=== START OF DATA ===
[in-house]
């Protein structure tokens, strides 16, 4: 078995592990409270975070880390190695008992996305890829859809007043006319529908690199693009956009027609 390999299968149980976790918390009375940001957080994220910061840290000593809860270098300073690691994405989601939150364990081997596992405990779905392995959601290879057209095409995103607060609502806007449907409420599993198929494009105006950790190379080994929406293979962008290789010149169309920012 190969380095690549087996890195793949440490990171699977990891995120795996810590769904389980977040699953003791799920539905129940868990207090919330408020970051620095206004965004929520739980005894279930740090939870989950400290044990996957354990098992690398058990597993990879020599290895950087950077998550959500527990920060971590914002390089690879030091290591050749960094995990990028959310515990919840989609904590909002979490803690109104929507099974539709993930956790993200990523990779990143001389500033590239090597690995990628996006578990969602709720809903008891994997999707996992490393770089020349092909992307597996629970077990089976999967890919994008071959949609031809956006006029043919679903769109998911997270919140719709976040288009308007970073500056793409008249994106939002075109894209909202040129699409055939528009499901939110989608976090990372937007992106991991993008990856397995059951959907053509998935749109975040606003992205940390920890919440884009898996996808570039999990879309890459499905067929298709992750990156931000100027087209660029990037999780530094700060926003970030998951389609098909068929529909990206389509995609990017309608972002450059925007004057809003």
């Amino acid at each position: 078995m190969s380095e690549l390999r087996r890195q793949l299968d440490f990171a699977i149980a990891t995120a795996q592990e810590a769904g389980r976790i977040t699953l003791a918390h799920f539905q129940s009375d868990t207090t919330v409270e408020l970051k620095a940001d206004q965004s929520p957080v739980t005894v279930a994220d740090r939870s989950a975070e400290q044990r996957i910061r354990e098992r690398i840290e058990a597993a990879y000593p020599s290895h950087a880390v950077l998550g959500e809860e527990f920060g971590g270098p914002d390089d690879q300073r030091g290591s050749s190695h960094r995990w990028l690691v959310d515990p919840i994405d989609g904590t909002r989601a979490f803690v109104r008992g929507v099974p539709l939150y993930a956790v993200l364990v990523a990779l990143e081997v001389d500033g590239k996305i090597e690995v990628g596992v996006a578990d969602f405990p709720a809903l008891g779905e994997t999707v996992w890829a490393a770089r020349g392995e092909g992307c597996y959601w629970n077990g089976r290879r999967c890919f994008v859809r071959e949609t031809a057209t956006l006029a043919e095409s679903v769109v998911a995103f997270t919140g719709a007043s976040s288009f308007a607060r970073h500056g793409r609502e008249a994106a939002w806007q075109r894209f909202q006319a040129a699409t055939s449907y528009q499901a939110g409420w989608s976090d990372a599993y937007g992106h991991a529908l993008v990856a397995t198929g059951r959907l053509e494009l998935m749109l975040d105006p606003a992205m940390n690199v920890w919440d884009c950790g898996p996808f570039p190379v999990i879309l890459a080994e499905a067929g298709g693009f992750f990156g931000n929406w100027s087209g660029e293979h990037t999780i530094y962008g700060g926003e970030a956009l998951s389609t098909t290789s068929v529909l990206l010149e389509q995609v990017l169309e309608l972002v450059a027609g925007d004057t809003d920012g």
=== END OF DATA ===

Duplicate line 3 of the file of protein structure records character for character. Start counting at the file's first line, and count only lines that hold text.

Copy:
């Amino acid at each position: 078995m190969s380095e690549l390999r087996r890195q793949l299968d440490f990171a699977i149980a990891t995120a795996q592990e810590a769904g389980r976790i977040t699953l003791a918390h799920f539905q129940s009375d868990t207090t919330v409270e408020l970051k620095a940001d206004q965004s929520p957080v739980t005894v279930a994220d740090r939870s989950a975070e400290q044990r996957i910061r354990e098992r690398i840290e058990a597993a990879y000593p020599s290895h950087a880390v950077l998550g959500e809860e527990f920060g971590g270098p914002d390089d690879q300073r030091g290591s050749s190695h960094r995990w990028l690691v959310d515990p919840i994405d989609g904590t909002r989601a979490f803690v109104r008992g929507v099974p539709l939150y993930a956790v993200l364990v990523a990779l990143e081997v001389d500033g590239k996305i090597e690995v990628g596992v996006a578990d969602f405990p709720a809903l008891g779905e994997t999707v996992w890829a490393a770089r020349g392995e092909g992307c597996y959601w629970n077990g089976r290879r999967c890919f994008v859809r071959e949609t031809a057209t956006l006029a043919e095409s679903v769109v998911a995103f997270t919140g719709a007043s976040s288009f308007a607060r970073h500056g793409r609502e008249a994106a939002w806007q075109r894209f909202q006319a040129a699409t055939s449907y528009q499901a939110g409420w989608s976090d990372a599993y937007g992106h991991a529908l993008v990856a397995t198929g059951r959907l053509e494009l998935m749109l975040d105006p606003a992205m940390n690199v920890w919440d884009c950790g898996p996808f570039p190379v999990i879309l890459a080994e499905a067929g298709g693009f992750f990156g931000n929406w100027s087209g660029e293979h990037t999780i530094y962008g700060g926003e970030a956009l998951s389609t098909t290789s068929v529909l990206l010149e389509q995609v990017l169309e309608l972002v450059a027609g925007d004057t809003d920012g």